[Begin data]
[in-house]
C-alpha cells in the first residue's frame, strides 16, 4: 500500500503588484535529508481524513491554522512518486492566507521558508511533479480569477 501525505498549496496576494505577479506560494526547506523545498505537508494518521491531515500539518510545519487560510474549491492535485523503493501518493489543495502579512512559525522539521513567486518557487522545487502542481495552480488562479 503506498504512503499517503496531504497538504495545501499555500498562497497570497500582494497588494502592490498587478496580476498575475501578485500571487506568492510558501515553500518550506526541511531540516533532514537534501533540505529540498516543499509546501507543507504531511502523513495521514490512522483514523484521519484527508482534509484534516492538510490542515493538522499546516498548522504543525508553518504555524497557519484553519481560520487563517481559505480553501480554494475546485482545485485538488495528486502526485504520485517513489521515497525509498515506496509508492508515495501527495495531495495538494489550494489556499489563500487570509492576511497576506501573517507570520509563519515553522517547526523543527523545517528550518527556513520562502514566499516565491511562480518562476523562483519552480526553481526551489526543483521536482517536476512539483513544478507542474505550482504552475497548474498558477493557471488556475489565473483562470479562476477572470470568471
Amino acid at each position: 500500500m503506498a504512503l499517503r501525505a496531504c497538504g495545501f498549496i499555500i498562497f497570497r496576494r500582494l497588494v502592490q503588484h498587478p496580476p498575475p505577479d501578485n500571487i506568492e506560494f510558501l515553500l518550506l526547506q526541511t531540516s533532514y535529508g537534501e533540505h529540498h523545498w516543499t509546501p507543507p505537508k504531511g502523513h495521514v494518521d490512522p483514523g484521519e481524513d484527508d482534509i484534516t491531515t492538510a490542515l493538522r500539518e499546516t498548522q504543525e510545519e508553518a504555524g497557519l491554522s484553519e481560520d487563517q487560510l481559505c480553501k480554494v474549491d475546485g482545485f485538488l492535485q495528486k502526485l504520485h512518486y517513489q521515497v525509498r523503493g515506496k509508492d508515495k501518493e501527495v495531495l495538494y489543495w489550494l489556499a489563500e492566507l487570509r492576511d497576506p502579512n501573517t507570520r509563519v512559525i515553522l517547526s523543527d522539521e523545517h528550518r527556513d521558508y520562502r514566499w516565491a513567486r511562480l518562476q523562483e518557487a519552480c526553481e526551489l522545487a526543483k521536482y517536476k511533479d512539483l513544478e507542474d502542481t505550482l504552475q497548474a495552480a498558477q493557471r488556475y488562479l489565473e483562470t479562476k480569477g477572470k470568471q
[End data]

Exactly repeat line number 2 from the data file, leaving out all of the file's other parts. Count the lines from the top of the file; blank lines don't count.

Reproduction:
C-alpha cells in the first residue's frame, strides 16, 4: 500500500503588484535529508481524513491554522512518486492566507521558508511533479480569477 501525505498549496496576494505577479506560494526547506523545498505537508494518521491531515500539518510545519487560510474549491492535485523503493501518493489543495502579512512559525522539521513567486518557487522545487502542481495552480488562479 503506498504512503499517503496531504497538504495545501499555500498562497497570497500582494497588494502592490498587478496580476498575475501578485500571487506568492510558501515553500518550506526541511531540516533532514537534501533540505529540498516543499509546501507543507504531511502523513495521514490512522483514523484521519484527508482534509484534516492538510490542515493538522499546516498548522504543525508553518504555524497557519484553519481560520487563517481559505480553501480554494475546485482545485485538488495528486502526485504520485517513489521515497525509498515506496509508492508515495501527495495531495495538494489550494489556499489563500487570509492576511497576506501573517507570520509563519515553522517547526523543527523545517528550518527556513520562502514566499516565491511562480518562476523562483519552480526553481526551489526543483521536482517536476512539483513544478507542474505550482504552475497548474498558477493557471488556475489565473483562470479562476477572470470568471